By Steve Shaw, Light Illusion
Last time in Part2 of this series, we looked at convergence and the pros and cons of parallel versus converged shooting. I concluded that, all things considered, I prefer the parallel approach in order to avoid keystoning problems and time lost during shooting. This month I will discuss issues concerning the edges of the screen, including edge violations and floating windows.
When viewing stereoscopic images on a small-sized screen, i.e. smaller than IMAX, the issue of the edges of the screen is something that must be considered, especially left and right of screen.
The problem with the above image is that the camera dolly is exiting the screen frame to the right and bottom, while positioned in front of the screen plane (i.e. it has negative parallax). This destroys the illusion of 3D, because your brain tells you that any object in front of the screen plane should not be cut off by the screen edges. In fact it is the left and right of screen that causes the real problem, rather than the top and bottom.
If the object exits the screen quickly, there probably is not too much of a problem since the brain won’t have time to register the issue, but if the object lingers or moves slowly out of frame it will cause a problem.
In reality, there are usually few times that objects should be allowed to extend beyond the screen plane unless the object is fully contained within screen frame surround, and even then, such ‘in your face’ 3D effects can easily detract from the story. So use this effect with caution!
Another major issue with screen edges is when an object placed in front of the screen plane (i.e. it has negative parallax) and exits the screen in one eye’s image before the other. In this instance, the illusion of 3D is broken, since without both the left and right eye containing the same portion of the image, there can be no 3D effect.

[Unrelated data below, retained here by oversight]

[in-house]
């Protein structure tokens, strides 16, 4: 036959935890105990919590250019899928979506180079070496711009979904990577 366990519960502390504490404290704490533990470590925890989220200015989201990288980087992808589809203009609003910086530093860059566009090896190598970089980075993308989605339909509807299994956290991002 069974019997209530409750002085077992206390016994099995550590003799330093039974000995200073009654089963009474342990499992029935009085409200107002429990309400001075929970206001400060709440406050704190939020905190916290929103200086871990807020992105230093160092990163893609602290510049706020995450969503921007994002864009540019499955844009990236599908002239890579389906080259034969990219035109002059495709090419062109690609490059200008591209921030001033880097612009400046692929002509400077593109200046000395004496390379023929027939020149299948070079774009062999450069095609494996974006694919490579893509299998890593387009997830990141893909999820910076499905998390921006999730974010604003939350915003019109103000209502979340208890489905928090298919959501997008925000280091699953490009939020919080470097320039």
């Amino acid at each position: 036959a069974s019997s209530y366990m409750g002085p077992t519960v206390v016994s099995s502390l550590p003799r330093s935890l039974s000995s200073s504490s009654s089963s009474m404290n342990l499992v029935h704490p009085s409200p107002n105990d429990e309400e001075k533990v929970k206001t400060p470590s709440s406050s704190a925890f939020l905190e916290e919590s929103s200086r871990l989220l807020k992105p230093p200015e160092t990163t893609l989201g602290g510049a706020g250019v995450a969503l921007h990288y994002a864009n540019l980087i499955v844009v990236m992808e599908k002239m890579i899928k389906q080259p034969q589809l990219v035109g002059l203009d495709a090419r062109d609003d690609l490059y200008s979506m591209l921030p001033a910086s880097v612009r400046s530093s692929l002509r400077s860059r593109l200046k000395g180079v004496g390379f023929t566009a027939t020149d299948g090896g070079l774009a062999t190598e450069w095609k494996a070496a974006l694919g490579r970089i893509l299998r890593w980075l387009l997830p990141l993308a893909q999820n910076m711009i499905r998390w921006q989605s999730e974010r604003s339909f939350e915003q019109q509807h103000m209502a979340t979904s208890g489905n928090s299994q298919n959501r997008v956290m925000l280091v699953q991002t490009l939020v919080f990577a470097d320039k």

The only real way to overcome this issue is to either change the convergence point, such that all objects are behind the screen window (i.e. have positive parallax), or to manage it in post by ‘zooming’ into the centre of the image in order to remove the problem object at the screen boundary from both the left and right eyes.
However, a more dynamic way to deal with the problem is to dynamically crop just the eye that has more of the object such that it matches the other eye.
This approach has become known as ‘floating windows’, or more accurately ‘floating crops’, as the edges of the left and right eyes are cropped dynamically depending on the objects at the edge of screen.
Note that although the chap in centre frame is well in from of the screen plane there is no issue as the top and bottom crop points are identical. If the camera were panning vertically however, there would be an issue as the crop points would no longer be identical.
When viewing stereoscopic images on a small-sized screen, edge violations in negative parallax are something that must be considered, especially to the left and the right of the screen, as they will cause a conflict in the brain between the depth of the object and the screen’s edge. This can be dealt with in post, but can be avoided by using negative parallax effects sparingly, and using it within the centre of the screen.
The floating window can be a useful way to manage issues with objects leaving the screen unevenly and causing stereoscopic failure. Indeed it is argued that a likely reason that objects leaving the screen unevenly causes problems has a lot to do with the evolution of human vision, and how historically predators were often glimpsed in the periphery of vision. A disturbance to the left or right therefore brings back natural survival instincts and causes stress. This might also explain why the same is not true with upper or lower periphery vision – there were not so many predators there!
Next month I will discuss interaxial distance, miniaturisation and convergence and focus.
Steve Shaw is a Partner in Light Illusion, a top consulting service for the digital film market, with offices in the UK and India.